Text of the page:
Delta Pilots Resoundingly Reject a New Contract

Delta, Labor Relations

In early June, things were looking all warm and cuddly between Delta and its pilots. Today, things are looking quite different. The pilots resoundingly rejected a new contract that was presented last month. Now it’s back to the drawing board. If you’re a traveler, this means nothing to you. But if you’re Delta, it’s a different story.

Delta Pilots Vote No on Tentative Agreement

Even though the current agreement won’t become amendable until the end of this year, both Delta management and the pilots wanted something, so they tried to get a deal done in advance. This is how things have generally gone between the two lately, so it wasn’t a surprise to see an agreement so early.

What did management want? It wanted to reduce profit-sharing and start flying smaller jets as mainline, among other things. What did the pilots want? Well, in this deal, they would get more money and more small airplanes to fly. It seemed like a win-win. But there were warning signs of trouble early on when nearly half the union leadership said the contract wasn’t good enough to send to membership for a vote. Yet with more than 50 percent supporting it, it still seemed likely to push through. Nope, that didn’t happen.

Profit-sharing was certainly one of the more contentious issues. The pilots loved their profit-sharing and didn’t want to give it up unless the deal was very sweet. Today, Delta pays 10 percent of profit to pilots on income up to $2.5 billion. Then it pays 20 percent on profit over $2.5 billion. Delta wanted to move that 20 percent threshold up to $6 billion. That means on profit between $2.5 billion and $6 billion, it would pay 10 percent instead of 20 percent, or about $350 million less. It would then give a pay raise to compensate for that.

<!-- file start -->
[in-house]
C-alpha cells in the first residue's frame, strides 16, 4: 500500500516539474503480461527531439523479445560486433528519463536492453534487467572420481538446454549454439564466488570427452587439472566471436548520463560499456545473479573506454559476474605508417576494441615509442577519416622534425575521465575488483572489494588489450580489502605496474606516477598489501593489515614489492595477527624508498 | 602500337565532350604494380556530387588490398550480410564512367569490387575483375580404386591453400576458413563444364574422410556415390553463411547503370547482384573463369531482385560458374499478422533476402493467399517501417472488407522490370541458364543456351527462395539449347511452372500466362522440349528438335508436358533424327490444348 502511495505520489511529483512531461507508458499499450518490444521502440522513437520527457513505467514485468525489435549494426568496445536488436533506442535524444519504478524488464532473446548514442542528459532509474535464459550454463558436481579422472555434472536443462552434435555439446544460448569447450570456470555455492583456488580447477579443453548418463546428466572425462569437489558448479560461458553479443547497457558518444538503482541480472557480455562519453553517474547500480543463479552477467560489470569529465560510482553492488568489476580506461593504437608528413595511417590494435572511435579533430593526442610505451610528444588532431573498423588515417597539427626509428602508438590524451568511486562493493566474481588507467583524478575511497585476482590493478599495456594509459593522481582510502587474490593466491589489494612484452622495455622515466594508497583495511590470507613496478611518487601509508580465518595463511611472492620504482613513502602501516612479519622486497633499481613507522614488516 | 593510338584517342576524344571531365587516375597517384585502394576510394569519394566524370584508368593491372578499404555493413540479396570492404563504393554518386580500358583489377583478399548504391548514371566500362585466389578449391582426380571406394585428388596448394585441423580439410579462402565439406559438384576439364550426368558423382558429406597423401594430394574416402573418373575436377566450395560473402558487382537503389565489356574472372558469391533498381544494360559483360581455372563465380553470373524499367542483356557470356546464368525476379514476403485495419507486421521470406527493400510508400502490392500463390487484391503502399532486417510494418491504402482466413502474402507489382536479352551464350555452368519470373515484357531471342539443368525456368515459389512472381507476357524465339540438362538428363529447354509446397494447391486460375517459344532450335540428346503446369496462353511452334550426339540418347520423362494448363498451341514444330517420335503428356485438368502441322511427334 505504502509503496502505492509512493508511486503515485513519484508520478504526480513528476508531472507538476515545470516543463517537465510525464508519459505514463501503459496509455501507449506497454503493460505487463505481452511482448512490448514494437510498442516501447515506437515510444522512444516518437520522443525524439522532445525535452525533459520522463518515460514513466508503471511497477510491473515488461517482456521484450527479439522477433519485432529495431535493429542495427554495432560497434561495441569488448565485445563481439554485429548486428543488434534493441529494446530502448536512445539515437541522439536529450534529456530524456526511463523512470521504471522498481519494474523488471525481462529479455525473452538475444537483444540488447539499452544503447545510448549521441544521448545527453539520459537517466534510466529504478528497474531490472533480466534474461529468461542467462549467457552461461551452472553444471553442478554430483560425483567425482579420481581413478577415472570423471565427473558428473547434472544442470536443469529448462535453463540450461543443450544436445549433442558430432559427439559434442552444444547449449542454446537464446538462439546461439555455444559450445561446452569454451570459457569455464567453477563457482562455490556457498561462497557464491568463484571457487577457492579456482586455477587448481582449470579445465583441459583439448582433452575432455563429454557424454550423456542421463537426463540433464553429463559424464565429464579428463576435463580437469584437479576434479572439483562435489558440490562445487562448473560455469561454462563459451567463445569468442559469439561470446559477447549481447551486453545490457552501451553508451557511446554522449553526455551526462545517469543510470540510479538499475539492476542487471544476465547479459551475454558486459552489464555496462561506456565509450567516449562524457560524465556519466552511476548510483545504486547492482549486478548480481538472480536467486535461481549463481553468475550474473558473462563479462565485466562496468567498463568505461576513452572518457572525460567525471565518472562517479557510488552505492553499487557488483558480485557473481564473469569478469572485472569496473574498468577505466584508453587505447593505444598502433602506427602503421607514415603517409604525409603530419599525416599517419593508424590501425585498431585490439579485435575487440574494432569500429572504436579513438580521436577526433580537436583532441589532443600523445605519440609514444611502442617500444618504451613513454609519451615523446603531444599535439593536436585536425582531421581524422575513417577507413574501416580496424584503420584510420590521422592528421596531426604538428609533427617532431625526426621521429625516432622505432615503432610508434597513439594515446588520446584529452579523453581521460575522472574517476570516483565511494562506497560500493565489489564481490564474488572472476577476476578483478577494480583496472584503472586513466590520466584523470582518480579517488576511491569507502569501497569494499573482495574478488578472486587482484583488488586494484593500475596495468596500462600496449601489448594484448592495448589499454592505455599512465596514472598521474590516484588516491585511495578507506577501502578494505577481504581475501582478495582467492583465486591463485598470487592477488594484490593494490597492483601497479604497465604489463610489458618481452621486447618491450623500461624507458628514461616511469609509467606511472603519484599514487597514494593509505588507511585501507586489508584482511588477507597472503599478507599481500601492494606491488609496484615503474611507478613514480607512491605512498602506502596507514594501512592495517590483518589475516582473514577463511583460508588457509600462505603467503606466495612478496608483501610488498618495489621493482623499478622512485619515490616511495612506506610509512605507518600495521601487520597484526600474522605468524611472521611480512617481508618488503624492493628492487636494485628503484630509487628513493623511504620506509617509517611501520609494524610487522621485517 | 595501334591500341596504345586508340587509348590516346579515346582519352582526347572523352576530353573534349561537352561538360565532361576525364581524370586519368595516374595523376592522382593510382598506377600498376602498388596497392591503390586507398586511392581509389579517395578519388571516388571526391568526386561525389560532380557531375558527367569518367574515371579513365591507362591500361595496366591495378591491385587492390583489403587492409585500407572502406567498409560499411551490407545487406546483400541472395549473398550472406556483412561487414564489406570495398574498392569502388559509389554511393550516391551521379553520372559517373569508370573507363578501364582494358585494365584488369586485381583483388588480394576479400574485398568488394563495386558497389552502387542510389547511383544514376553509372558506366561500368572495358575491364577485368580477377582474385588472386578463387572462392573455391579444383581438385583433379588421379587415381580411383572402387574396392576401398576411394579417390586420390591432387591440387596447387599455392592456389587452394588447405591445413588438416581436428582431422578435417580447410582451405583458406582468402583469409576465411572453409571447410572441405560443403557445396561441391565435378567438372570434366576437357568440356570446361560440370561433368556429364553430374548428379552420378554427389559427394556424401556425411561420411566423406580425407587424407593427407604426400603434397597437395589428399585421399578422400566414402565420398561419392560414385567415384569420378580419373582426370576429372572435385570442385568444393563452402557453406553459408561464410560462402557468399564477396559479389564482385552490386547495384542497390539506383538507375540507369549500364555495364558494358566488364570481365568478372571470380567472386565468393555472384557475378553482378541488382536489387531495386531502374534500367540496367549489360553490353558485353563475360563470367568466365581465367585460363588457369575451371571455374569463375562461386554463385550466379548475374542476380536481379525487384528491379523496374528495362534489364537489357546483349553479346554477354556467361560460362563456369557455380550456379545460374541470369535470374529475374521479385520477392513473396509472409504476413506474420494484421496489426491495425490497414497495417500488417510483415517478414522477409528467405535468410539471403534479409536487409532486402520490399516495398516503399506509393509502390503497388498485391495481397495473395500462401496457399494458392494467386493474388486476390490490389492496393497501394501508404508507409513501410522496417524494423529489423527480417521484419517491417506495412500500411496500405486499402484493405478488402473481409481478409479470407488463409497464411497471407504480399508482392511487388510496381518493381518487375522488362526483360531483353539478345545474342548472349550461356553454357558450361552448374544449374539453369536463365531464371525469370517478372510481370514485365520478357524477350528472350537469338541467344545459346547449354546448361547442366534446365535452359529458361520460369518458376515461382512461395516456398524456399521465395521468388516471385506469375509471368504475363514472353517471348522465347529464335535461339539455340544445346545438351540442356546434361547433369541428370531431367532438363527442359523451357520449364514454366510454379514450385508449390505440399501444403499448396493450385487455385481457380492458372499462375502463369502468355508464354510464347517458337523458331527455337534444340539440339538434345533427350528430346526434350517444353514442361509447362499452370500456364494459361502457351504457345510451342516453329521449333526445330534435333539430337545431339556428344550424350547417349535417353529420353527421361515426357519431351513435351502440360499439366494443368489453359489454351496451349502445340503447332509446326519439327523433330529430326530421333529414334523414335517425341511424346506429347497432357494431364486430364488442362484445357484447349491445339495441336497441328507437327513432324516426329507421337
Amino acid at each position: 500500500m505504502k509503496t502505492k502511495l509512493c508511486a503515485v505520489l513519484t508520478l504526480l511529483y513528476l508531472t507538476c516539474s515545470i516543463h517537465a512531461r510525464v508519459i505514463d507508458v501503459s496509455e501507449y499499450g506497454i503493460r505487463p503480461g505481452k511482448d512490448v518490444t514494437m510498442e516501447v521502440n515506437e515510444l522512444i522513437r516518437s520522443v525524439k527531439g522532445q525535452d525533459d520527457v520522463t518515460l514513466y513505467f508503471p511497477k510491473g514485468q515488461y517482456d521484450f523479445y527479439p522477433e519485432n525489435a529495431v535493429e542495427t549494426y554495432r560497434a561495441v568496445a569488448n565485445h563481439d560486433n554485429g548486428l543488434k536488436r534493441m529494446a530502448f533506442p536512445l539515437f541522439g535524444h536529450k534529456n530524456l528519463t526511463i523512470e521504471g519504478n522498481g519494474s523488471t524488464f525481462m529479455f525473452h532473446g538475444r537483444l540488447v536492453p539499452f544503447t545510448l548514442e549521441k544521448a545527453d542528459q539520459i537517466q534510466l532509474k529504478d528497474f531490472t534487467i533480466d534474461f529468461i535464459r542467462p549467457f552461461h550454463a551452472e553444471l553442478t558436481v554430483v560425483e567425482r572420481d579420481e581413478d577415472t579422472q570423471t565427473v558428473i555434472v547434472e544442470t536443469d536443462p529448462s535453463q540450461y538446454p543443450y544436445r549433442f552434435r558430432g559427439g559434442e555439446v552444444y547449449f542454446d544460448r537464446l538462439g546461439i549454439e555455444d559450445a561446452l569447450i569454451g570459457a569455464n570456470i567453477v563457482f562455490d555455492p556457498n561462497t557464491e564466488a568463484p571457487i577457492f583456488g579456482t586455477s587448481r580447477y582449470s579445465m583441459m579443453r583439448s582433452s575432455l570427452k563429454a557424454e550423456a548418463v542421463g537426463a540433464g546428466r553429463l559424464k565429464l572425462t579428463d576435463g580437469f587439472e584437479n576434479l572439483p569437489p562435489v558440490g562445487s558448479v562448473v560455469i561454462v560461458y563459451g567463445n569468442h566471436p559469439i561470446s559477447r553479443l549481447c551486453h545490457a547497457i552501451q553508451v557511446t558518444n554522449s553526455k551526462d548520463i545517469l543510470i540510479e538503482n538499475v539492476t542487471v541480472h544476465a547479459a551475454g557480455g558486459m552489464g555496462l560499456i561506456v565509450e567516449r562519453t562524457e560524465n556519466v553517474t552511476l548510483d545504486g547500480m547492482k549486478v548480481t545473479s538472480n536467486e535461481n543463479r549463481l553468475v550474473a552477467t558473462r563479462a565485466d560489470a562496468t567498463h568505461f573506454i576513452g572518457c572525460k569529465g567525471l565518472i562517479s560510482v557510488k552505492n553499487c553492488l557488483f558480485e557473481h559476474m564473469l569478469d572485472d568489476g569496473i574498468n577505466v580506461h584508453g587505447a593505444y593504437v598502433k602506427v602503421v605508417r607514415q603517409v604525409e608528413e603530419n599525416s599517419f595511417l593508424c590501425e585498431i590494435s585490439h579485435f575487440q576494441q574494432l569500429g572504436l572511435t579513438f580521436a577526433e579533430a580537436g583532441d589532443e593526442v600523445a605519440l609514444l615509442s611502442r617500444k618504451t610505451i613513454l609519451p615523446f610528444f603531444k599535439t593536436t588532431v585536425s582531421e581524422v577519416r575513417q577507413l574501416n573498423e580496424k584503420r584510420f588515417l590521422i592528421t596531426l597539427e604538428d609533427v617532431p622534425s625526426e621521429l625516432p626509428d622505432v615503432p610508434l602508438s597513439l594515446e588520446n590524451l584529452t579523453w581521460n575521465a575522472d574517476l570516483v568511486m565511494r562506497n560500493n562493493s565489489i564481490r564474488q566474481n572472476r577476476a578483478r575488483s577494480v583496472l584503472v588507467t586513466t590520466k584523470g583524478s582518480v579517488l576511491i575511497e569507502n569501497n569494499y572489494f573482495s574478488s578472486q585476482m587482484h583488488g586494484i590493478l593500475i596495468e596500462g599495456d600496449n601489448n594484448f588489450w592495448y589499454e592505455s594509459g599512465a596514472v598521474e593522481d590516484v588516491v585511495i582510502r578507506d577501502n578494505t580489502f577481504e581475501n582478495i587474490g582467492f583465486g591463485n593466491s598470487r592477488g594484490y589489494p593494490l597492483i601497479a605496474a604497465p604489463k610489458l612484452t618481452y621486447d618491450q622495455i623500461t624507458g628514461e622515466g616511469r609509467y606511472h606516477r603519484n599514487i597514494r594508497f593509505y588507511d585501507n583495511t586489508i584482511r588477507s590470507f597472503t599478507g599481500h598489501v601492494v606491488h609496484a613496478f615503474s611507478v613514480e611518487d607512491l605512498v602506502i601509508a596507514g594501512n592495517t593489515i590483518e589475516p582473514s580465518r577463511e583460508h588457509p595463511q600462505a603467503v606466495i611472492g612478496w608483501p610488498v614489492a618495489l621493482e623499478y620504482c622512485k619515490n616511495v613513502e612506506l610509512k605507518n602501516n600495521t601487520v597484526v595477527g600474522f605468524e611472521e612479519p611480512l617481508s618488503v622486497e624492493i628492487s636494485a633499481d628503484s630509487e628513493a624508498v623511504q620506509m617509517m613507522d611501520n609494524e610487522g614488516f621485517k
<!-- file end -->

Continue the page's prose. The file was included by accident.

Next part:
This is just math, and when pilots looked at it, they didn’t like the actual raises they would have received when accounting for the shrinking of profit sharing. What I noticed, however, was that many pilots looked at the $350 million loss in profit-sharing as money in the bank when in fact it required Delta to actually make $6 billion in profit a year for it to be fully realized. That may look possible now, but just wait until the next downturn. Still, it wasn’t enough to get a “yes” vote from enough people.

Of course, as any pilot will tell you, it’s never just about the wages. Work rules are incredibly important because once you give way on those, you usually can’t get them back.

One of the issues that seemed to stand out was the way the airline calculated flying under its Transatlantic joint venture. Today it’s measured on a modified version of available seat miles. In other words, Delta had to maintain a certain percentage of flying based on seats and distance flown. But this proposal would change that to be use a metric that would ignore seats and just focus on number of flights and distance flown. Delta largely operates smaller airplanes over the Atlantic than its partners do, so that means it could have allowed Delta management to do less of the actual flying in the joint venture. I should emphasize that it “could” have, because I still don’t know the details on what percentages were being used here. I don’t know if this was a real threat, but it was certainly enough to concern pilots.

I also heard complaints about things like the new sick leave policy that might seem relatively minor to an outsider but are really important to pilots. With union leadership mixed on this agreement, there wasn’t a huge push behind it. The “no” vote snowballed and 65 percent of pilots shot it down. That is quite the exclamation point on this from a group that really doesn’t vote no (at least not in recent history).

Now what? Well it’s back to the table to see if a new agreement can be hashed out. For travelers, this means nothing since the contract isn’t even amendable until the end of the year. We probably wouldn’t expect to see any kind of threat to travelers for years. Just forget about that.